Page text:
Overall, I had a great experience on this program. There were plenty of opportunities to travel, including a trip to Mexico City arranged by the Student Exchange office at UAG. I lived with a host family and other international students, which gave me plenty of opportunity to learn Spanish through cultural immersion. My main complaint about the program is that the classes weren't hard enough and the university wasn't very organized in offering its exchange students opportunities to make friends with Mexican students. I certainly got a more solid foundation of Spanish grammar through the classes I took, and it was nice that I could focus all of my attention of that since I was only doing Spanish immersion, but I still wish I'd been more academically challenged while there, instead of feeling like I'd taken a semester off to travel. My Spanish mostly improved through needing to use it constantly in social situations, rather than scholastic ones. That said, most of the professors I had were extremely nice and helpful, and the experience of Mexican culture was well worth it. It was also very nice that UAG had international students from all over the world, so that instead of just interacting with other Americans every day, I met students from Korea, Japan, Taiwan, France, Austria, Denmark, and other countries in my classes.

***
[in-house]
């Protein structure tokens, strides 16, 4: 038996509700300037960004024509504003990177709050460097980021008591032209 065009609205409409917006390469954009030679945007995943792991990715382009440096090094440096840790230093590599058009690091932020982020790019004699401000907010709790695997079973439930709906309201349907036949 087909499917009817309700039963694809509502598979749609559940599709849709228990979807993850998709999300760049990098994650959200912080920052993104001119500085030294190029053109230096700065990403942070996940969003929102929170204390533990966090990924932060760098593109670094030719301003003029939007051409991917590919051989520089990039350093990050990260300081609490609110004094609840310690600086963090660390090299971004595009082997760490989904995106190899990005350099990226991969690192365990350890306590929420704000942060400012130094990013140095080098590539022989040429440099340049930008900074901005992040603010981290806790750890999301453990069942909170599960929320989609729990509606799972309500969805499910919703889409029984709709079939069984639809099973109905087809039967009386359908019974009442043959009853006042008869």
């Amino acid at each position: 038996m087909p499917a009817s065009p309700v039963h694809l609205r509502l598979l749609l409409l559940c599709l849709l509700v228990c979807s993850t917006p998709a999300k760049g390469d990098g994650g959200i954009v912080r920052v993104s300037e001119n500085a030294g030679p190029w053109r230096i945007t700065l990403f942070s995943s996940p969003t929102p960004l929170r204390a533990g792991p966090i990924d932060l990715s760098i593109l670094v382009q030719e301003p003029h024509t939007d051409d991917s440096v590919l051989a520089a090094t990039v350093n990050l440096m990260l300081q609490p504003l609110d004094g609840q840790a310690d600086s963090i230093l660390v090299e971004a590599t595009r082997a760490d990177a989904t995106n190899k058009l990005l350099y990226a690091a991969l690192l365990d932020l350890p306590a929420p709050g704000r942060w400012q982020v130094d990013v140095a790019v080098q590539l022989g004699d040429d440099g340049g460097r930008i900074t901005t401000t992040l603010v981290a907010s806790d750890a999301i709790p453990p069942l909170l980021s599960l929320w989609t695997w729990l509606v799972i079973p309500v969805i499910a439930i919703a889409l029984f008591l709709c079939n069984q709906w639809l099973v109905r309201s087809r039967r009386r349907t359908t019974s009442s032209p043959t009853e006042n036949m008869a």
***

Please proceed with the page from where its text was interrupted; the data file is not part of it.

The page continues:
Overall Rating

6/ 10

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Good City, Good People, Good School, Bad Family